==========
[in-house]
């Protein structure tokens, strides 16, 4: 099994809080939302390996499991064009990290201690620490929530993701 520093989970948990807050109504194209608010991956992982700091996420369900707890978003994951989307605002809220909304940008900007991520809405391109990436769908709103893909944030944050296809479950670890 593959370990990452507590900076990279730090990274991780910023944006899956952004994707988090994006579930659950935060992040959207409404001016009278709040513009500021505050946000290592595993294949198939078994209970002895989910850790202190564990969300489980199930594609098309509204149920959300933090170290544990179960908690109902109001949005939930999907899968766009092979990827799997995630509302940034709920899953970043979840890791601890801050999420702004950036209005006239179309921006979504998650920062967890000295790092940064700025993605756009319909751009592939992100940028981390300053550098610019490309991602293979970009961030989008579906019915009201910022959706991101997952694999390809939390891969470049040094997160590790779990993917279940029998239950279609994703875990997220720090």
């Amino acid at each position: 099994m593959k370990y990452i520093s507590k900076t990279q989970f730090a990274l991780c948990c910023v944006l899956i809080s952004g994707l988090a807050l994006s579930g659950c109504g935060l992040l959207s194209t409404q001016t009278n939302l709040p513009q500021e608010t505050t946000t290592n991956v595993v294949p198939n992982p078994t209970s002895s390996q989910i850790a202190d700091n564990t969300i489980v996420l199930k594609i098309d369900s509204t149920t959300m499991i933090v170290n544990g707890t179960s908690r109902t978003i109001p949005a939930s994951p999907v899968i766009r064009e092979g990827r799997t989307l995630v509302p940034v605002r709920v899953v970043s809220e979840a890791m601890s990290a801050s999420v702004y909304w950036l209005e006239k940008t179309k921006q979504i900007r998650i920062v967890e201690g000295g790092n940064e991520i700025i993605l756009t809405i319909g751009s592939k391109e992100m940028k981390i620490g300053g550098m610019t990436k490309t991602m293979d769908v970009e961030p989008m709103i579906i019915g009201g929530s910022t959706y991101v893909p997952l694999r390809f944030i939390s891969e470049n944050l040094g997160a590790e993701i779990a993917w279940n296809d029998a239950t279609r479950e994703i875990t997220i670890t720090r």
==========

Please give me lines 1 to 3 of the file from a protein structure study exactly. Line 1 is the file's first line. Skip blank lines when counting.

[in-house]
């Protein structure tokens, strides 16, 4: 099994809080939302390996499991064009990290201690620490929530993701 520093989970948990807050109504194209608010991956992982700091996420369900707890978003994951989307605002809220909304940008900007991520809405391109990436769908709103893909944030944050296809479950670890 593959370990990452507590900076990279730090990274991780910023944006899956952004994707988090994006579930659950935060992040959207409404001016009278709040513009500021505050946000290592595993294949198939078994209970002895989910850790202190564990969300489980199930594609098309509204149920959300933090170290544990179960908690109902109001949005939930999907899968766009092979990827799997995630509302940034709920899953970043979840890791601890801050999420702004950036209005006239179309921006979504998650920062967890000295790092940064700025993605756009319909751009592939992100940028981390300053550098610019490309991602293979970009961030989008579906019915009201910022959706991101997952694999390809939390891969470049040094997160590790779990993917279940029998239950279609994703875990997220720090």
């Amino acid at each position: 099994m593959k370990y990452i520093s507590k900076t990279q989970f730090a990274l991780c948990c910023v944006l899956i809080s952004g994707l988090a807050l994006s579930g659950c109504g935060l992040l959207s194209t409404q001016t009278n939302l709040p513009q500021e608010t505050t946000t290592n991956v595993v294949p198939n992982p078994t209970s002895s390996q989910i850790a202190d700091n564990t969300i489980v996420l199930k594609i098309d369900s509204t149920t959300m499991i933090v170290n544990g707890t179960s908690r109902t978003i109001p949005a939930s994951p999907v899968i766009r064009e092979g990827r799997t989307l995630v509302p940034v605002r709920v899953v970043s809220e979840a890791m601890s990290a801050s999420v702004y909304w950036l209005e006239k940008t179309k921006q979504i900007r998650i920062v967890e201690g000295g790092n940064e991520i700025i993605l756009t809405i319909g751009s592939k391109e992100m940028k981390i620490g300053g550098m610019t990436k490309t991602m293979d769908v970009e961030p989008m709103i579906i019915g009201g929530s910022t959706y991101v893909p997952l694999r390809f944030i939390s891969e470049n944050l040094g997160a590790e993701i779990a993917w279940n296809d029998a239950t279609r479950e994703i875990t997220i670890t720090r």